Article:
Similarities Between Video Game and App Design
Video game designers must teach the player to play the game while keeping them engaged enough to master it.
I recently wrote a post about similarities between screenwriting and app design. I posit that the hero is the user, and it is the screenwriter’s job to employ narrative devices to transform the hero from helplessness to mastery.
While the similarities may seem buried in narrative tricks of the trade, the similarities between video game and app design is much more apparent. Not only is the hero the user, but in a video game, the user is the hero!
The video game designer’s job becomes clear: It is to teach the player to play the game and to keep them engaged enough to master it.
Modern video games favour leading the player through a series of simple tasks designed to help them familiarize themselves with the controls, rules, and story of the game. The tricks range from displaying on-screen instructions in mid-combat to pointing out elements in the heads-up display.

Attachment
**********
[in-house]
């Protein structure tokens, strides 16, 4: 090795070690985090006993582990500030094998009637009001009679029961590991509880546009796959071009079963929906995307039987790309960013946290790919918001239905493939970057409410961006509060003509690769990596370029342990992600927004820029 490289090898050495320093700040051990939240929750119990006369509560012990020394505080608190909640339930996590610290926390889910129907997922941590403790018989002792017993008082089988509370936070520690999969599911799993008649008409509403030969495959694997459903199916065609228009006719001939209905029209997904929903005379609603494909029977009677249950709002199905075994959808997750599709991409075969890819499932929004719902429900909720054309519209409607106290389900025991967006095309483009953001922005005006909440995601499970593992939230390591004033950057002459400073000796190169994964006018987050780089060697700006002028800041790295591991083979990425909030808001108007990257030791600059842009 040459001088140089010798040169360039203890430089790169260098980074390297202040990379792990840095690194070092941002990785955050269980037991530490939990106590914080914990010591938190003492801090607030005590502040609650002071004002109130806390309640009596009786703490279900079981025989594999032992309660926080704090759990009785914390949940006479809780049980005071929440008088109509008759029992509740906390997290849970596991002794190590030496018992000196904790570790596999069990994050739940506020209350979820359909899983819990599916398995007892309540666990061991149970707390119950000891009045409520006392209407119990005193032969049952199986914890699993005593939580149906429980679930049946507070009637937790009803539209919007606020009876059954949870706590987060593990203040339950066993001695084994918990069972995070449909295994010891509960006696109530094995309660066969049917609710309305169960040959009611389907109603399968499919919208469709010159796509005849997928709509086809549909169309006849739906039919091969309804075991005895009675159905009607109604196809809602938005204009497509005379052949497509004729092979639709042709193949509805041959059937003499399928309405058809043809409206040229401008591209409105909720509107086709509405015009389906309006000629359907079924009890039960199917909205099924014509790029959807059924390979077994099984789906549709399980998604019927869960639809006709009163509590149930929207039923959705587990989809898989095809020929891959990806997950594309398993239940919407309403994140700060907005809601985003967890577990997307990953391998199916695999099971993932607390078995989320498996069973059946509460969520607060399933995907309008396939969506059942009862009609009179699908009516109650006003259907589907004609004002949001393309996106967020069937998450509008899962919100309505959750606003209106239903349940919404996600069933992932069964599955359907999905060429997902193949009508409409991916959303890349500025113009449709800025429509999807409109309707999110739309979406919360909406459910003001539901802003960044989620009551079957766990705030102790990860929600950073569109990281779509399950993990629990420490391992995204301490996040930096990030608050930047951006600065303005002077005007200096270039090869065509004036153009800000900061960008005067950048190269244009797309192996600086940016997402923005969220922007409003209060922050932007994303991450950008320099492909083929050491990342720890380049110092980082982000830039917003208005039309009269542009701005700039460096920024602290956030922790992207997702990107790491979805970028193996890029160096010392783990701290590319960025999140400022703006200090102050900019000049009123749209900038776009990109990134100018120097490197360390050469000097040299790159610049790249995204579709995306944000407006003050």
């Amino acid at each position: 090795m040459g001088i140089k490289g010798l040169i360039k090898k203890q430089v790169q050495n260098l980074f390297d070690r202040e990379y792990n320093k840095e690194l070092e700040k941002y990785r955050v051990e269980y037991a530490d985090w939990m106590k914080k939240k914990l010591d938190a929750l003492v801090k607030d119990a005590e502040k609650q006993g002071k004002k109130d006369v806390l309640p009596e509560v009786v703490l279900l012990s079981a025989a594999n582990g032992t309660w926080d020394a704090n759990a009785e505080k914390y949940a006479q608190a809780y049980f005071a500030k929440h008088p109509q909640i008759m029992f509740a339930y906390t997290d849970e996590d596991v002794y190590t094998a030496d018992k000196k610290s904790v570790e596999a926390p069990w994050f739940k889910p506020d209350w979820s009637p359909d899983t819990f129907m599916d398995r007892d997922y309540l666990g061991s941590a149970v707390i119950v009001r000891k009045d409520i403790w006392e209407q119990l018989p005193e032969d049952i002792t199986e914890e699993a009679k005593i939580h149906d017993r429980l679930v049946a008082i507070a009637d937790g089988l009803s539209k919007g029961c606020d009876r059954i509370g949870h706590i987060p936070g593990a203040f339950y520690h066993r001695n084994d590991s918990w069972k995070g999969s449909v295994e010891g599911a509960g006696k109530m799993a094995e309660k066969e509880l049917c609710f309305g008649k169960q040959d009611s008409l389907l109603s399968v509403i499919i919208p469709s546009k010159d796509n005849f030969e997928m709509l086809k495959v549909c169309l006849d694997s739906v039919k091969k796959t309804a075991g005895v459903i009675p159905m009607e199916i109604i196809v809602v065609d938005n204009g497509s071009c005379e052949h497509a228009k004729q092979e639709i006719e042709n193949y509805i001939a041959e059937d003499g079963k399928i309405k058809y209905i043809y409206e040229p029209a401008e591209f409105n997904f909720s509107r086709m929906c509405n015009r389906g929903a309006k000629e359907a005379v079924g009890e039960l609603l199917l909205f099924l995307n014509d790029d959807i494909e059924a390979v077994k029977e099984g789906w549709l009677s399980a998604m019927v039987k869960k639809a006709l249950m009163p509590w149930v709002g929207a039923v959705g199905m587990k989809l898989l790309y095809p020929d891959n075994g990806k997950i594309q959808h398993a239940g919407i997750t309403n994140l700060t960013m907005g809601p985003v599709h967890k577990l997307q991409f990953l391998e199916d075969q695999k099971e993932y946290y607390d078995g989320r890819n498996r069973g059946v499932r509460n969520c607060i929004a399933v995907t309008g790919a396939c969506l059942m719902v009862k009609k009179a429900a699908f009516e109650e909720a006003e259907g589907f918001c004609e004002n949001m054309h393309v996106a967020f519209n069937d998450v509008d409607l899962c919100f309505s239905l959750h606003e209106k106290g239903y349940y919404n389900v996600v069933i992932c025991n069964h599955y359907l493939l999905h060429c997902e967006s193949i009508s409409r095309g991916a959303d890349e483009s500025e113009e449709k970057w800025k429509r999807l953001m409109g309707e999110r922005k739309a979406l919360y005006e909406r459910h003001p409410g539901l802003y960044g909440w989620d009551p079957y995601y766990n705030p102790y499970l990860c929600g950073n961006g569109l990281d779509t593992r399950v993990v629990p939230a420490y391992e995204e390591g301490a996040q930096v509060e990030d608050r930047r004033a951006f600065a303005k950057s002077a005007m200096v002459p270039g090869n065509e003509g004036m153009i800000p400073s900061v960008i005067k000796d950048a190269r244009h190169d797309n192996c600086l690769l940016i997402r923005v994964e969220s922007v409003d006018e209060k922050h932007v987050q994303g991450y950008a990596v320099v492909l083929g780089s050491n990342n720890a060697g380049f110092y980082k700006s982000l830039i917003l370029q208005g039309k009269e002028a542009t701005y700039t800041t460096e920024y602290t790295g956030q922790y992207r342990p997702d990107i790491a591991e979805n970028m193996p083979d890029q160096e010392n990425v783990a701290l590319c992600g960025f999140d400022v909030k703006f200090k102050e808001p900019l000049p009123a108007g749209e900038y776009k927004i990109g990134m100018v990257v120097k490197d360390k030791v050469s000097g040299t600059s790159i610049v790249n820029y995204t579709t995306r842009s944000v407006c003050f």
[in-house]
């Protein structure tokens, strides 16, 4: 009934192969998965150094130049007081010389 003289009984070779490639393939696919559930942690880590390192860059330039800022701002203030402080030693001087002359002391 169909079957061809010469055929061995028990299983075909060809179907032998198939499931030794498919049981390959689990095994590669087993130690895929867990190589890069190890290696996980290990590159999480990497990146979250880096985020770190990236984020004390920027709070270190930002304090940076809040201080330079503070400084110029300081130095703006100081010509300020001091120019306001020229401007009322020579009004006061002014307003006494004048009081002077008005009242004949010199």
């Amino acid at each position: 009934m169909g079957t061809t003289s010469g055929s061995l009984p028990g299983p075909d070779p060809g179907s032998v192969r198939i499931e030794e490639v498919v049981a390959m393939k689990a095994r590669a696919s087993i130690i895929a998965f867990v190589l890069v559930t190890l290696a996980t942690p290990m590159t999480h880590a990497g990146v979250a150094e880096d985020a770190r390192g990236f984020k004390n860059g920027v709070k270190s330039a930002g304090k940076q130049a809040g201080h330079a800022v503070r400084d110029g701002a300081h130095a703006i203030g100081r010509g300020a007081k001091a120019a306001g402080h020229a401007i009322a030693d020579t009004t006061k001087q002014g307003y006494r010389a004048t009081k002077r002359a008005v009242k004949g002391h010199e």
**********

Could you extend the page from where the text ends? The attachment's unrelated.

Although the goals of a player and a user may differ, the mechanisms to reach these goals are fundamentally the same. Players and users must both react to short and long feedback loops that allow them to master and eventually beat the game.
For players, it means the deployment of side quests and bosses required to learn the skills and accumulate the powers that are necessary for winning the game.
For users, it means the deployment of well-placed instructions and well-timed notifications to help the user get the most value out of the app in the most effective manner possible.
Apples to Apples
The similarities between video game and app design are uncanny, but it’s no surprise. Both are interactive systems designed to take a player-user from point A of not winning to point B of winning. And designed properly, both experiences should keep you coming back.